Following its 2017 debut production of Steel Magnolias, the Portable Theatre Company’s version of The House of Bernarda Alba, by Federico Garcia Lorca, staged at various venues, proved no less a success.
Set in 1930s rural Spain, the play explores the morals of village life, with underlying themes of repression, religion, class and sexual politics.
Bernada Alba is a woman not to be trifled with. Newly widowed and conscious of her standing as a ‘good’ member of the community, she imposes an eight-year period of mourning on her five daughters, condemning them to a convent-like existence, with little access to the outside world, especially the opposite sex.
She rules the household with tyrannical fervour, employs physical abuse and incarcerates her own deranged mother, Maria Josefa. The servants bear the brunt, but she does elicit gossip from her housekeeper La Poncia, who regales the daughters with tales of village life, marriage and the ways of men.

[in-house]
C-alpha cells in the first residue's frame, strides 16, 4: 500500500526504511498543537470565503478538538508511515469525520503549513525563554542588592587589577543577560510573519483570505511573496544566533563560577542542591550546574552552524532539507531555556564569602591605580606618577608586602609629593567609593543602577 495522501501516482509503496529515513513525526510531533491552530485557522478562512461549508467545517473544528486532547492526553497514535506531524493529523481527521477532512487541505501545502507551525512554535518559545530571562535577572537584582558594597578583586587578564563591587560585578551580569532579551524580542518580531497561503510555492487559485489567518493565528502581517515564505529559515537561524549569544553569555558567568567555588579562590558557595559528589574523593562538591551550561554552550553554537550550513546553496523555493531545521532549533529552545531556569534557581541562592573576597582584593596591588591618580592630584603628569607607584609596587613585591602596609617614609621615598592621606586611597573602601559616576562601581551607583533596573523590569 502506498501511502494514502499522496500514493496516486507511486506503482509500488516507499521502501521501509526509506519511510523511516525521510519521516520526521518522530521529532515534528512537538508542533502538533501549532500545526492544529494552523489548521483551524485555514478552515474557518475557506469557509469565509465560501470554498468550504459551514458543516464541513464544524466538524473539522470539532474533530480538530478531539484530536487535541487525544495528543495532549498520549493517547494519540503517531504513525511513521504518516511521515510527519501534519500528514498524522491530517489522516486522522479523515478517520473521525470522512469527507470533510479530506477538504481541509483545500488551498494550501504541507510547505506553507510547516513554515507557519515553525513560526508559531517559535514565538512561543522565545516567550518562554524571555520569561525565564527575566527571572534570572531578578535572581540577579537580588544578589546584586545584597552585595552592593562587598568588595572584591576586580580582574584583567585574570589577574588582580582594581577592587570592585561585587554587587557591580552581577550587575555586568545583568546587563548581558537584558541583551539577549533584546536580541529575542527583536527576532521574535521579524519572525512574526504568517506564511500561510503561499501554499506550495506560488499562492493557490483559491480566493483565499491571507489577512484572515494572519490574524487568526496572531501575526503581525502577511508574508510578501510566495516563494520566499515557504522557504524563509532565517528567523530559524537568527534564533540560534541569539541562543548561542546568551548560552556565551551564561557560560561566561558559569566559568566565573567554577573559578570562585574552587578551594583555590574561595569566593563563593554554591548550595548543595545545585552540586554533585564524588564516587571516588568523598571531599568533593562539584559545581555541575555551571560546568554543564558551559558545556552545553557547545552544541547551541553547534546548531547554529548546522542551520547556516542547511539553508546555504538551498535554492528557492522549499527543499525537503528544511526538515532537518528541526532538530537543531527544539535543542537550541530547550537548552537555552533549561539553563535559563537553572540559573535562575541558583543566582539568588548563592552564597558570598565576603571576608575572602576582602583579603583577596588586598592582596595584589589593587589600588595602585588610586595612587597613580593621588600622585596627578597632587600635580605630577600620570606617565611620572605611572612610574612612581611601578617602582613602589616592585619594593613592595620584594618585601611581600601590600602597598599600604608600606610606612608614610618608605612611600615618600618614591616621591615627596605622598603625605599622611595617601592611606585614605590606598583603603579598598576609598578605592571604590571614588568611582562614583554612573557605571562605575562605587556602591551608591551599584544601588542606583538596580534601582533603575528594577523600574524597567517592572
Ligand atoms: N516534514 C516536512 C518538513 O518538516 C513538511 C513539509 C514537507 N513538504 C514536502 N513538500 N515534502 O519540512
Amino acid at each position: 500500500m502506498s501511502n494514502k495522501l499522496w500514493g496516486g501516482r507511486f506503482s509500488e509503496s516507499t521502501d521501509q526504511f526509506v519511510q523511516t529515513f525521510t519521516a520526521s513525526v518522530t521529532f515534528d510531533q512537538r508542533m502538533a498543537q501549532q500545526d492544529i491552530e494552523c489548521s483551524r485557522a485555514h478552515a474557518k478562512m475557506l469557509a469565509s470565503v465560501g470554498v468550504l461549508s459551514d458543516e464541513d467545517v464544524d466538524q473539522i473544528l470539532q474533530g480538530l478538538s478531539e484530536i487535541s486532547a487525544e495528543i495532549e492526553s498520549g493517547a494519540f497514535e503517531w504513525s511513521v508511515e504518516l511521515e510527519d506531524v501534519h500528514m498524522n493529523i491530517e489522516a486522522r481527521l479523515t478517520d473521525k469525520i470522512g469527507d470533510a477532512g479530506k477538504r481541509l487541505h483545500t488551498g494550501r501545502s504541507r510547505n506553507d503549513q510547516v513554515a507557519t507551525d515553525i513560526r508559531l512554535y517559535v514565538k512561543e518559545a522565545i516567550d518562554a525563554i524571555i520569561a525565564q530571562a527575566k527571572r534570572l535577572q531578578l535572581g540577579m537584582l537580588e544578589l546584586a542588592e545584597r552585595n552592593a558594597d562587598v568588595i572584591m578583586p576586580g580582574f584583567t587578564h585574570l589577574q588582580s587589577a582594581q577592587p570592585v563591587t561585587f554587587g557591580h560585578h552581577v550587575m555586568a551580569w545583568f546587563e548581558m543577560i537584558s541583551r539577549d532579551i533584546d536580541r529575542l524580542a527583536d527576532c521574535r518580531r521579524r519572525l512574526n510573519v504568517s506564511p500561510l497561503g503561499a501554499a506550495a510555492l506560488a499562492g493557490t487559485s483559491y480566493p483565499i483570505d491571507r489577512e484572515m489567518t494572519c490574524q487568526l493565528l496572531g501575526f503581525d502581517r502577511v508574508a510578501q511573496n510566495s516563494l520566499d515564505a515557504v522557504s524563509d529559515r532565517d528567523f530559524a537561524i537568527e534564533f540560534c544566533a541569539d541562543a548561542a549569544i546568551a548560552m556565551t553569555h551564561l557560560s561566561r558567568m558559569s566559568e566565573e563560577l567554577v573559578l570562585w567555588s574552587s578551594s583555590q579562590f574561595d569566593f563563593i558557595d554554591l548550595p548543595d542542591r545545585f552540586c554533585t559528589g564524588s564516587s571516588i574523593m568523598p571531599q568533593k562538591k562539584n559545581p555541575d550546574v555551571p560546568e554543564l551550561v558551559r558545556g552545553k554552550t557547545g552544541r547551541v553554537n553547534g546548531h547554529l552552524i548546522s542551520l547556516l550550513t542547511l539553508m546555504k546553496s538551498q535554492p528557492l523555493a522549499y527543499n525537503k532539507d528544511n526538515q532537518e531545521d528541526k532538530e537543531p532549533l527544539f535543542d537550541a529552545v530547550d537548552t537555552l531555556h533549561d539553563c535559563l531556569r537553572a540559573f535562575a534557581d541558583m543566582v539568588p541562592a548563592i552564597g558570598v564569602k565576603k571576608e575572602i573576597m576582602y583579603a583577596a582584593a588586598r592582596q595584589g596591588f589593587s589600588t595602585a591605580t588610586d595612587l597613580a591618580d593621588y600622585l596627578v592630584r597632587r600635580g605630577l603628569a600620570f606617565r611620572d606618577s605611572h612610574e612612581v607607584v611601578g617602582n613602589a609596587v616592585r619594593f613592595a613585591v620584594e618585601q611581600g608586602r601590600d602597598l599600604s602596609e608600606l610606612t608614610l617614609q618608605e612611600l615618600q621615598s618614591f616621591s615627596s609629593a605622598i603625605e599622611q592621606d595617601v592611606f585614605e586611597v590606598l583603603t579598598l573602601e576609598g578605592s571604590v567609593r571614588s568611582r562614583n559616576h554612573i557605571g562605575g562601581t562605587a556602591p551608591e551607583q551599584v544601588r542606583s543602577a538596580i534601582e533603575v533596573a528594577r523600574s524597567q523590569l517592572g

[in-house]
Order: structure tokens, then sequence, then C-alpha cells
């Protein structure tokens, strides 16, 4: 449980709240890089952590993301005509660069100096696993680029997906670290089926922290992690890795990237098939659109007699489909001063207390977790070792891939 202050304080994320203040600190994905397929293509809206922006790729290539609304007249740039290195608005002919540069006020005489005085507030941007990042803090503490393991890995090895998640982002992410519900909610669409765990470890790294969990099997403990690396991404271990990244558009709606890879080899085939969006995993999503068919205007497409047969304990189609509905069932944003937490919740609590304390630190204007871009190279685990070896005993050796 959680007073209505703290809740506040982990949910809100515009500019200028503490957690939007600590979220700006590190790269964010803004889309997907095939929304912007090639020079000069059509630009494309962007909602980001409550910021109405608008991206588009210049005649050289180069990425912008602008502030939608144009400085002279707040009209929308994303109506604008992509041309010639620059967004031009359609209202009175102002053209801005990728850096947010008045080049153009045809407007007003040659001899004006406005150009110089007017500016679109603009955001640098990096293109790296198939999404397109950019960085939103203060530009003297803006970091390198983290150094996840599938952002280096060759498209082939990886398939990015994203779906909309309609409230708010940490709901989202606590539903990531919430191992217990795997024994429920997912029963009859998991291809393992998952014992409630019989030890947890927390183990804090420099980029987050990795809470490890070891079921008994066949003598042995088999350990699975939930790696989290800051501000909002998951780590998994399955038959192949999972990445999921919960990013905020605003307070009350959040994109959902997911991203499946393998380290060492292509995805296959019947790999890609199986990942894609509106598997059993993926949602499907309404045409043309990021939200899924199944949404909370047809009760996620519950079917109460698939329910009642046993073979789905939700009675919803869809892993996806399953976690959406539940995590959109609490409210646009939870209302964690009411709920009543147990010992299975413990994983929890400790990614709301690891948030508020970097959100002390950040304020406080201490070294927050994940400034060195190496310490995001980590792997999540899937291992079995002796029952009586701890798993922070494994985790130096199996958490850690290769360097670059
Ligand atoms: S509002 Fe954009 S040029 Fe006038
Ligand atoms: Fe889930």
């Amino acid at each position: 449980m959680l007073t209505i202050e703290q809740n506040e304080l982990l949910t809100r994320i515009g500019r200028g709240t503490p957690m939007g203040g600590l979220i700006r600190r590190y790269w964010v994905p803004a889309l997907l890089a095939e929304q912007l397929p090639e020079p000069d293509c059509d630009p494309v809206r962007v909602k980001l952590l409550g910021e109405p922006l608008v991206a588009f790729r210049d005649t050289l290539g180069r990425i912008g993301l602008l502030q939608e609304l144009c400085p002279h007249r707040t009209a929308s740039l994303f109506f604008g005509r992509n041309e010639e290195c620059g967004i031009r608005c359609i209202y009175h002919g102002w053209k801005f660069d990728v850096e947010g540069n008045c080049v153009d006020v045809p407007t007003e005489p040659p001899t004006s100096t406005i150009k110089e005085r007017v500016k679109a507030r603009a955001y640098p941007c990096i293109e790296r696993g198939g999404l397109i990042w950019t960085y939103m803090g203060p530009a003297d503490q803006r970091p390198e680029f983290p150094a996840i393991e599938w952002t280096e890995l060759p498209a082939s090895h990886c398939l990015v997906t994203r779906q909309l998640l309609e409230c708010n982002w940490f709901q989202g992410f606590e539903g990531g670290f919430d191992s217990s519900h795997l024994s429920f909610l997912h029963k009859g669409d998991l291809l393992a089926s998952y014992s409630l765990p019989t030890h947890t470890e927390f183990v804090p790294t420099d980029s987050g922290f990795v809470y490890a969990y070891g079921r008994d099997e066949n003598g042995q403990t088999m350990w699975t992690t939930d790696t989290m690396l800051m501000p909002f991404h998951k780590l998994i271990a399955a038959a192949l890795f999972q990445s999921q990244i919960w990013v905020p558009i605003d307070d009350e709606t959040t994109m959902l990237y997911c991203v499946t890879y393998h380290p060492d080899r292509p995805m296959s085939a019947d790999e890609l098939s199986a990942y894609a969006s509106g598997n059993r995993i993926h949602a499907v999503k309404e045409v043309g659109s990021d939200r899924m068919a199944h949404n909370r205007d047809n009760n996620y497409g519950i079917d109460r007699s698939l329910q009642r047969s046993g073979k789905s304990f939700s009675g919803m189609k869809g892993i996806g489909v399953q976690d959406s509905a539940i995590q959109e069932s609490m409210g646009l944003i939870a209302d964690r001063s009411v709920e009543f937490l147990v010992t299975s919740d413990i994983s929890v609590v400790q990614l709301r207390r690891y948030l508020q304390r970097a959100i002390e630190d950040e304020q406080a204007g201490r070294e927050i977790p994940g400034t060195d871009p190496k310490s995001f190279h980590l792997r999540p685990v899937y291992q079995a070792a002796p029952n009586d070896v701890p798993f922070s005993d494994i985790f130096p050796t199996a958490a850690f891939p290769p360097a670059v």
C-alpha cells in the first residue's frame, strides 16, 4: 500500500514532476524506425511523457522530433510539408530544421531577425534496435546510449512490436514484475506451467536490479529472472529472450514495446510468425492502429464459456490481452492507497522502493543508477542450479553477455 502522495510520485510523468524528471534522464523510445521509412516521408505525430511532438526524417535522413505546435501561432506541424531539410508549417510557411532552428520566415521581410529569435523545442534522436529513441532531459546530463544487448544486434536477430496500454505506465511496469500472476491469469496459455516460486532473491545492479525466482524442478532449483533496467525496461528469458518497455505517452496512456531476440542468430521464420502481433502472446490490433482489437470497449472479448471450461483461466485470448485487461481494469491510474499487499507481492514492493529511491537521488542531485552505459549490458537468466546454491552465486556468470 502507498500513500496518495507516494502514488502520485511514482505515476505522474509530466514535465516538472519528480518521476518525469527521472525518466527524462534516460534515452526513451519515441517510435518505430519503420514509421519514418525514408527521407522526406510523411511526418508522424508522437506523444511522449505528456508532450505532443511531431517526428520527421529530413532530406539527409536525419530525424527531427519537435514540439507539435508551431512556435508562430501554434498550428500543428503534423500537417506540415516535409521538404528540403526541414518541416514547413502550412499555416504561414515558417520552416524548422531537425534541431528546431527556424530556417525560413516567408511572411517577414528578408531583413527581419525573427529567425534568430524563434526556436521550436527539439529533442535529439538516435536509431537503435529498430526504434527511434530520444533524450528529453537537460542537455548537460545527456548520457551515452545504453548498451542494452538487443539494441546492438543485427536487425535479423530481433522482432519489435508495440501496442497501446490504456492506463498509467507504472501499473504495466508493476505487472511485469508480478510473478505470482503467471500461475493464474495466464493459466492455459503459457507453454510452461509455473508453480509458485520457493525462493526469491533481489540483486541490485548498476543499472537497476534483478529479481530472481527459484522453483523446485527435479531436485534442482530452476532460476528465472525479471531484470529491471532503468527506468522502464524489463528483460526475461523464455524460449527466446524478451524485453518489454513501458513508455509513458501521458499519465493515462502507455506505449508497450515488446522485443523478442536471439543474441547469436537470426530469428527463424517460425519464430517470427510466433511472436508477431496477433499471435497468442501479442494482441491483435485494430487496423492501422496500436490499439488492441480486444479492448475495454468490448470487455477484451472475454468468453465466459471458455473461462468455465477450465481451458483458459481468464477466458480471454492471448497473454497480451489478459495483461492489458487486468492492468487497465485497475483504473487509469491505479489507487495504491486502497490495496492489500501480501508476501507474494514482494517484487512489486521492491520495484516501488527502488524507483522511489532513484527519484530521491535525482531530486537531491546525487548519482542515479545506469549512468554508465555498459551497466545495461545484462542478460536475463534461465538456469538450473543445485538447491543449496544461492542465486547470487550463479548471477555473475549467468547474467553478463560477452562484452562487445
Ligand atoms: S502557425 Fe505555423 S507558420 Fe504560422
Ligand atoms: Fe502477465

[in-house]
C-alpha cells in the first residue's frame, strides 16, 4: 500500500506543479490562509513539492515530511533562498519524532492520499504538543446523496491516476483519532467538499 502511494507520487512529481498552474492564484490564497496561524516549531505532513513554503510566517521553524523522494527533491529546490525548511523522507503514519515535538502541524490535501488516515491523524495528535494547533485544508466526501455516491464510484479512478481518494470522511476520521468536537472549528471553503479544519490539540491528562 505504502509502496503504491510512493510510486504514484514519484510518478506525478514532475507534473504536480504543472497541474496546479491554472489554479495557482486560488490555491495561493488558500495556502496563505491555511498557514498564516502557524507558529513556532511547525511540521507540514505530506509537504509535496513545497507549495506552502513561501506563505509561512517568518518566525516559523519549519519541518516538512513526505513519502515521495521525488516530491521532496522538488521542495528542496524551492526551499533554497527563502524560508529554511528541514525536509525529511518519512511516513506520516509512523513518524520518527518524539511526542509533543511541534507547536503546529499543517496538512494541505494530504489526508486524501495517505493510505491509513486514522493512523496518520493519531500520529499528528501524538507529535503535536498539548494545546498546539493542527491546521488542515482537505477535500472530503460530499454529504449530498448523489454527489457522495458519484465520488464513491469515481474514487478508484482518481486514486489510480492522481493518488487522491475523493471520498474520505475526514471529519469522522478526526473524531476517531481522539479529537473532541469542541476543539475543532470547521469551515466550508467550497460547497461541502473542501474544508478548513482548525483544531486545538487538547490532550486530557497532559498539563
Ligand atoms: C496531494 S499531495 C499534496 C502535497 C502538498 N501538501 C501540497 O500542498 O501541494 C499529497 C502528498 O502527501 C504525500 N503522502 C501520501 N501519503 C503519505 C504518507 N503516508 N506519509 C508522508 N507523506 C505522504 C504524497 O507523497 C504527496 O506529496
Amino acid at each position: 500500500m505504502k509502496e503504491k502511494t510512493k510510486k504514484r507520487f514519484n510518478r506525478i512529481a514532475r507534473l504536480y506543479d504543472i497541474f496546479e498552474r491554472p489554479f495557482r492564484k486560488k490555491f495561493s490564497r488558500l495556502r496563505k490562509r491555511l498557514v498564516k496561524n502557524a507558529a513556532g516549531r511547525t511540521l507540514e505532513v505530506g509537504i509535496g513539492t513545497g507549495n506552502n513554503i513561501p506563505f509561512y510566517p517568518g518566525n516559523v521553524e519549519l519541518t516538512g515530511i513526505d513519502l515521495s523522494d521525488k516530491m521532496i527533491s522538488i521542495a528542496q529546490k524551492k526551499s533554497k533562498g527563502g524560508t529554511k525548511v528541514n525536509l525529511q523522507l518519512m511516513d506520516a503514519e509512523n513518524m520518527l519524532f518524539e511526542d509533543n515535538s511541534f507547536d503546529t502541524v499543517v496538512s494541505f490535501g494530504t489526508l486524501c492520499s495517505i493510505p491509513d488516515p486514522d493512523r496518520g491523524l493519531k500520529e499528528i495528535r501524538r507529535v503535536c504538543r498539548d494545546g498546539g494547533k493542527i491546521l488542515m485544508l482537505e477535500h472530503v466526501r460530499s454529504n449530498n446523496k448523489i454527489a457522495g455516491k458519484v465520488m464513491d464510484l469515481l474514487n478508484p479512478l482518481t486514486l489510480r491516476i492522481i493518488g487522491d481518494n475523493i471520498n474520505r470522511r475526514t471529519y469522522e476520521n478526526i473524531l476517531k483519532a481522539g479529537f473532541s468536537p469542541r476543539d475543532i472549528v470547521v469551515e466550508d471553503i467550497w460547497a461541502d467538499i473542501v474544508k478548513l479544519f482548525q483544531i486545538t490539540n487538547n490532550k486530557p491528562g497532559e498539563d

To maintain her respectability, Bernarda recognises that her eldest daughter Angustias, who has a sizeable dowry, should be married, and allows Pepe el Romano to court her.
Not surprisingly, this situation breeds jealousy among her sisters, Magdalena, Amelia, Martirio and Adela, who all find conflicting emotions and desires.
Adela, young, pretty and rebellious, yearns to break free and live her own life. She falls deeply in love with Pepe, lets him seduce her and vows to be his mistress, even if he is wed to Angustias. Horrified, Bernarda shoots Pepe, confirming her hatred of men. She misses, and he escapes, but not before Martirio tells Adela that he is dead, who hangs herself.
Bernarda insists that her daughter will be buried as a virgin, concealing the truth to the world, but continuing her tyrannical regime
This small scale production for village halls only served to convey the stultifying atmosphere of the play, which held an attentive audience, and no doubt provoked subsequent discussion.
The cast rose admirably to the demands of this high octane drama, with intelligent portrayals.
Lynne Lambert handled Bernarda with relish, likewise Arlene Cadman as Maria Josefa, delivering slivers of sense, despite her madness, and Sally Pumford as La Poncia artfully manipulated the family.
The sisters were well cast – Sophie McDougall as the rather hapless Angustia, Antonia Hoskins-Brown as catty Magdalena,Sarah Purvis as compliant, but gossipy Amelia, Claire Teasdale as the sickly, but vicious Martirio, with Freya Stone as the tragic free spirit, Adela.
Other parts were played by Carol Robson, Anne Ousby, Palesa Thompson, Carole Dodds and Lauren Robinson.